Has Archaeology Gone Overboard in Throwing Out the Bible?

A very good question with a complex set of possible answers! There is a very provocative and thoughtful post on the American Schools of Oriental Research (ASOR) blog & newsletter by my good friend Steven Collins (of “Sodom and Gomorrah” fame) by the above title.

The relationship between archaeology and the Bible has been a much-debated topic over the last 25 years. The terms ‘minimalists’ and ‘maximalists’ are now as frequent as ‘exodus’ and ‘epigraphy’.

The author at a nearby dolman with Tall el-Hammam in the background. Photo courtesy Steven Collins.

The author at a nearby dolman with Tall el-Hammam in the background. Photo courtesy Steven Collins.

There seems to be little or no middle ground. On the one hand, William Dever is—as he has stated on several occasions—flattered to have the death of biblical archaeology ascribed to him, although he is quick to point out that, in fact, he “only wrote the obituary.” On the other hand, Bryant Wood takes those to the ‘left’ of him to task for not holding to a ‘literal’ interpretation of the Genesis patriarchal lifespan numbers and an early (ca. 15thcentury BCE) date for the Israelite exodus from Egypt. While Israel Finkelstein has long abandoned looking to the Bible for any authentic historical information that might shed light on the ‘actual’ origin(s) of Israel, Eilat Mazar announces the discovery of King David’s palace in the archaeological excavations of the Iron Age city presently bearing his name. The Bible is pronounced both ‘boon’ and ‘bust’ by scholars of equal acumen!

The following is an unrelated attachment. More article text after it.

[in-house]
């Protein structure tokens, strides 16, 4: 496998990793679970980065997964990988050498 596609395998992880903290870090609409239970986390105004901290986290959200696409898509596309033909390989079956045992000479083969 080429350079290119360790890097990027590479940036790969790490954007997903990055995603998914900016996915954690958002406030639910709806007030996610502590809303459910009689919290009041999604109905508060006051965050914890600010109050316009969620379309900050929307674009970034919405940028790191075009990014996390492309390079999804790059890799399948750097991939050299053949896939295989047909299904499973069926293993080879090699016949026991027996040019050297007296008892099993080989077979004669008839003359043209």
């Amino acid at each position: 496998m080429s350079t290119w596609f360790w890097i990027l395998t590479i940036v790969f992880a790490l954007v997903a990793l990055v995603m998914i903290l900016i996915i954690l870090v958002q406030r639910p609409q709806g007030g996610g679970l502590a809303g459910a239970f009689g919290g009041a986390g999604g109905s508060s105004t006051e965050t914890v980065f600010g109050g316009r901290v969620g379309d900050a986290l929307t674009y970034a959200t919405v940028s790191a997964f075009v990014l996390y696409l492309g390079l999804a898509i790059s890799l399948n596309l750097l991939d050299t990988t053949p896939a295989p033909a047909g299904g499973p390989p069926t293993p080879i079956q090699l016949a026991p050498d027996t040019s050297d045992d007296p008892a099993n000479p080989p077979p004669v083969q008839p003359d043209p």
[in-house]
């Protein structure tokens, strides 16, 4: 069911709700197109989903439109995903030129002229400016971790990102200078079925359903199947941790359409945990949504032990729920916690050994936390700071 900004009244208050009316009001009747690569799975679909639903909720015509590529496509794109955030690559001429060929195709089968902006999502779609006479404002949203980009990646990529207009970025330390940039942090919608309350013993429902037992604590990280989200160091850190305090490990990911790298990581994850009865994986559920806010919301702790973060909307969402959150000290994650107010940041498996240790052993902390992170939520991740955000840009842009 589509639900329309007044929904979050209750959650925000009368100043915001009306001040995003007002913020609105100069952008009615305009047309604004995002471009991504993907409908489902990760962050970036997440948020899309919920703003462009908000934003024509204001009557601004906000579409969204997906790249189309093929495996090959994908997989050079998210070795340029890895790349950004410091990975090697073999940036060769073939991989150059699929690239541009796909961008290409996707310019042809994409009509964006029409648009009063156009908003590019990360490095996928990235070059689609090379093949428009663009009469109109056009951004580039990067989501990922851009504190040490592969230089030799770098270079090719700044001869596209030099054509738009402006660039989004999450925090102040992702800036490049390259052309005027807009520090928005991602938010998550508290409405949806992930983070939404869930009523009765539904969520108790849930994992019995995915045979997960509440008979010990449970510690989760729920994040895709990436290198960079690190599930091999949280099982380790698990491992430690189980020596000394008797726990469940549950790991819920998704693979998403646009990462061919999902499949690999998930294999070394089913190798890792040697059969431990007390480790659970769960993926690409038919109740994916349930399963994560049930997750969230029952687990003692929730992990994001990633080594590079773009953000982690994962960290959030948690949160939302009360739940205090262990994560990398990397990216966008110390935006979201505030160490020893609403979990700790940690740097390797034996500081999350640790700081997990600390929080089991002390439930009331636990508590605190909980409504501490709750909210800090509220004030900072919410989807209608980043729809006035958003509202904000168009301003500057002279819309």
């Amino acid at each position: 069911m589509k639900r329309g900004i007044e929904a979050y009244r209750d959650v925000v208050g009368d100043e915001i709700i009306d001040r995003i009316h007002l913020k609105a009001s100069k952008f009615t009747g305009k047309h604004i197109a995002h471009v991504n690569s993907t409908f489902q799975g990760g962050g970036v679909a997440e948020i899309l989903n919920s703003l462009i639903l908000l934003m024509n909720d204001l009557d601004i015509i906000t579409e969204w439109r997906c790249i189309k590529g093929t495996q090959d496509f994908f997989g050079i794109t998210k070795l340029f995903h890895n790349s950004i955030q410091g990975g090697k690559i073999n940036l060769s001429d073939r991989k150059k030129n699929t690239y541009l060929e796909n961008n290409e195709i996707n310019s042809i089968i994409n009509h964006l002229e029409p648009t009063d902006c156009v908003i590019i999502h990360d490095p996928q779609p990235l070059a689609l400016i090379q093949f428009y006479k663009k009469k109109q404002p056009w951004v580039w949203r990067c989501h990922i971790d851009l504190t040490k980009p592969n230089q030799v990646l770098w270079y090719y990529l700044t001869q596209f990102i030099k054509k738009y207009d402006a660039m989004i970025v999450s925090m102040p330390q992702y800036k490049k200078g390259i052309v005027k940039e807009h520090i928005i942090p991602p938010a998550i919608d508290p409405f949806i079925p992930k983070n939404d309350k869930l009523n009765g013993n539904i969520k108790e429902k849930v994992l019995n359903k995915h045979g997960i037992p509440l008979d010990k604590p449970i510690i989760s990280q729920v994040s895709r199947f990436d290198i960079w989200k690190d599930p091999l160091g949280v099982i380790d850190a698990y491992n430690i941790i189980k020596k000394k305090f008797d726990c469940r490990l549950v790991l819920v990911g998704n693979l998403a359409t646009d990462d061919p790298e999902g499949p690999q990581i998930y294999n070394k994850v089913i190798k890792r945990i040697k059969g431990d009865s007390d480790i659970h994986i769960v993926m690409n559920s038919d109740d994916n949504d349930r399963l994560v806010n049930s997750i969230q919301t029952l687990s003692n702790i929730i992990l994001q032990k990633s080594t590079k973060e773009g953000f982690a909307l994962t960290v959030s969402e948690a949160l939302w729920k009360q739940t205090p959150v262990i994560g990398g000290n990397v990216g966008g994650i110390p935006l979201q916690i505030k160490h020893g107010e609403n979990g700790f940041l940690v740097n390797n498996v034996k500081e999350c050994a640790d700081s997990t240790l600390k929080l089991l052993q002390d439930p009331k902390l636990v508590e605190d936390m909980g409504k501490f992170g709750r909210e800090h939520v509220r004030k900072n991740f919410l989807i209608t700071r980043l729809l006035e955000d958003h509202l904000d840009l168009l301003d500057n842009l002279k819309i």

Be sure and read the complete article here and while you are at the ASOR site take a bit of time to browse by clicking on the ASOR Home Page in the top menu. You will find information on the upcoming Annual Meeting in Baltimore (November